What If My Grocery Bill Is So Much Lower Because I’m Using the Online Delivery Service?

Photo credit: Mike Mozart, CC BY 2.0.

When I did my groceries vs. toiletries roundup yesterday, I noted that I was spending significantly less on at the grocery store now that I’d moved to Iowa.

Yes, food is a little less expensive in Cedar Rapids than it is in Seattle. (This cost of living calculator puts Seattle at slightly above the national average, in terms of food costs, and Cedar Rapids as slightly below.)

I’m also buying my toiletries in bulk whenever possible, which has helped bring my total bill down.

But I’m curious whether my online grocery delivery service is the real game-changer here.

Ordering my groceries online saves me money in two ways. First, it lets me meal plan a full month in advance. You might remember, from the Oh My Dollar! podcast episode where Lillian Karabaic interviewed me about meal planning, that I used to have this spreadsheet where I tracked groceries that I needed this week and groceries that I’d need next week — and that system worked fine, but it is way more efficient to ask myself “how many meals and snacks do I need this month, and how can I hit that number in the most cost-effective way possible?”

(Before you ask me what happens if I need fewer meals than planned because I end up going out to dinner or something: they roll over into the next month, of course. It helps that I like to cook the types of soups and stews that can be frozen for the future, vs. something that has to be eaten in the next two days or it goes bad.)

I like being able to see my shopping cart total before I do the online checkout, instead of doing the mental math thing or the tally mark thing to guesstimate the cost. I know how close I am to hitting my monthly grocery budget, and whether I should add or remove anything from the cart before purchase.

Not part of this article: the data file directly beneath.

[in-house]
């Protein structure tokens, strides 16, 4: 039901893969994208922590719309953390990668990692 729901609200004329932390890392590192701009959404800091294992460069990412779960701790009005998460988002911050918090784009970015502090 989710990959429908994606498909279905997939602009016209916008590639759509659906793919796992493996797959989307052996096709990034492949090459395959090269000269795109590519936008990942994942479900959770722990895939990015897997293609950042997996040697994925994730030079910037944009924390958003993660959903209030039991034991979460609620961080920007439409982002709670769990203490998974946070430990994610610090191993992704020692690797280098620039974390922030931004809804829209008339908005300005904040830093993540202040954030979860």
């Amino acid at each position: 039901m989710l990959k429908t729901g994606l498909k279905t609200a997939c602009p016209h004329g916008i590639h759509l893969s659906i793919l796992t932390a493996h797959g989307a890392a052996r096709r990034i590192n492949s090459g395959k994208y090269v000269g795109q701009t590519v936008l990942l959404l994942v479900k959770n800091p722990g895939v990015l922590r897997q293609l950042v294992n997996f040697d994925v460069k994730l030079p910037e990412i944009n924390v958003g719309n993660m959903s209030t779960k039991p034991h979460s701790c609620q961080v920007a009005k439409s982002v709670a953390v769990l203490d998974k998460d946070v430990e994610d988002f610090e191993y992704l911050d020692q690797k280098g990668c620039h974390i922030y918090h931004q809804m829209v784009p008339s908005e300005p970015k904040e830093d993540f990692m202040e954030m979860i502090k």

Ordering my groceries online also prevents impulse shopping. When I used to shop in store, I’d nearly always stick to my shopping list… but all those impulse-buy items would make their way onto next week’s shopping list. Buying guacamole-flavored hummus is okay when it’s planned! (It’s also gross. In case you were wondering.)

This is something I hadn’t quite put together until I listened to this week’s Oh My Dollar! podcast on curbing impulse purchases, but as soon as Lillian suggested online grocery shopping as a way to cut back on impulse buys, I was like of course. I have no idea what new flavors of Oreos are out there right now. I don’t know what they’ve done to yogurt. Someone could have put nacho cheese in the hummus and I’d never know, because I don’t type “nacho cheese hummus” into the Hy-Vee Aisles Online search bar.

So if you’re considering switching to an online grocery service, I’d say do it. I had thought that I might start going to the Hy-Vee in person once the weather warmed up a bit, but now I’m thinking I’ll buy all of my groceries online. Even when you add in delivery fees and tips, I’m still coming out ahead.

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